When festive seasons were more fruitful

It seems that Christmas gets earlier each year, with decorations and cards in shops at the end of October. But is it all part of the festive build-up or would we be better reverting to traditions of yesteryear?

Imagine the look on a child's face if they were handed an orange as a Christmas present this year - there is certainly a good chance the thank you letter would be brief.

But in 1924, according to log books housed at the Norfolk Record Office, children at St Nicholas School, in King's Lynn, were given an orange, apple, nuts, sweets and a balloon each on the last day of term - and, by all accounts, they were delighted.

It is just one of a collection of documents recounting the traditions of Christmas past that have been gathered by archivists as part of a recent talk in King's Lynn.

Lucy Wright, archivist, said: "When we were researching for the talk we were looking for Norfolk Christmas traditions but there does not seem to be any specific to the county.


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"We had a lot of ideas about what we might find, but it wasn't like that at all. There were no overly religious tones - certainly in early Christmas cards which were mainly looking forward to spring.

"Christmas started to become more of a celebration for children in the 1860s and 1870s. We could not find anything about giving gifts in Norfolk before hand. It was also far more about the 12 days and afterwards than the build up of today."

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The earliest references to presents being given on or around the winter solstice comes from ancient Rome during the feast of Kalends.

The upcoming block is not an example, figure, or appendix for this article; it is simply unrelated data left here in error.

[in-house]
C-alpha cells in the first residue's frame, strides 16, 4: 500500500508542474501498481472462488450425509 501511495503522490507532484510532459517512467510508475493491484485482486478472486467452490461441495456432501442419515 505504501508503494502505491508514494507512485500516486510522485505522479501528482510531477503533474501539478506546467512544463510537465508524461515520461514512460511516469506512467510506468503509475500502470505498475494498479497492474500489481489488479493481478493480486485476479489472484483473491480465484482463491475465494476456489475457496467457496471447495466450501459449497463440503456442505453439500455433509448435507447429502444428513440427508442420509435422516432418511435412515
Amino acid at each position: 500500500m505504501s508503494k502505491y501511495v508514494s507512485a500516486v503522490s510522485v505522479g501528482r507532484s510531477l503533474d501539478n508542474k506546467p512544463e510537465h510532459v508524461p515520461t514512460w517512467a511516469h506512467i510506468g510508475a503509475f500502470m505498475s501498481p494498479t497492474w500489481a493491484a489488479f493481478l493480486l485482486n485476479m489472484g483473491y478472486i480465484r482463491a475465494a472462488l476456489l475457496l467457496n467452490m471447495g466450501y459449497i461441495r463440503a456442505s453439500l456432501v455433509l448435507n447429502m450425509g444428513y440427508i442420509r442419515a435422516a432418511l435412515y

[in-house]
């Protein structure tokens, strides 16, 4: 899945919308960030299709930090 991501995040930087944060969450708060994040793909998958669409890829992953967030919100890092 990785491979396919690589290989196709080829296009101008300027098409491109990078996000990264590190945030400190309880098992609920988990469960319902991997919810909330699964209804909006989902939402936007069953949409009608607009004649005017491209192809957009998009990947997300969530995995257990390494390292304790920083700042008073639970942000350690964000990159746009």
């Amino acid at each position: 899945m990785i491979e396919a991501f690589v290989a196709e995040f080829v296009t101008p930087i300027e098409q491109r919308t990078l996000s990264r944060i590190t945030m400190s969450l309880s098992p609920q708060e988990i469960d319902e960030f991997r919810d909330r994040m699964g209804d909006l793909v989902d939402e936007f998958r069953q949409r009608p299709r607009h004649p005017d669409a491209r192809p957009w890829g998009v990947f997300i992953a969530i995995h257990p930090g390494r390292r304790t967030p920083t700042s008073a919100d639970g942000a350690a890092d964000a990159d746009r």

High-ranking officials were expected to give gifts to the emperor since the winter solstice celebrated the birth of the Sun God, to whom the emperor was directly related.

Another early source of gift-giving comes from St Nicholas, who was remembered for his charitable giving.

Often on his feast day parents would leave small gifts of chocolate or fruit for their children.

In Norfolk in 1640, the records of Alice Le Strange, who lived in one of the big houses in Hunstanton showed that celebrations took place in December. A "little ham" was brought to give to the morris dancers while performers from Cambridge and Norwich were also employed.

Other records include calendars from the 14th century, accounts from church wardens, letters, diary entries and parish magazines.

Record office staff are planning a similar talk in Norwich, but those interested will have to wait until next Christmas to hear it.

They are currently celebrating after hearing that the service has not only retained its status as a three-star archive service (the highest category), but has also been announced as the highest performing archive centre in the country in the National Archives' 2007 assessment programme for local authority services in England and Wales.

Its score of 84pc is an improvement on last year's 79pc, when it was just 1pc behind the first-placed archive service.

This year, it achieved three-star ratings in each of the five assessment categories and, in each and overall, was well above the averages for archive services in the eastern counties and nationally.

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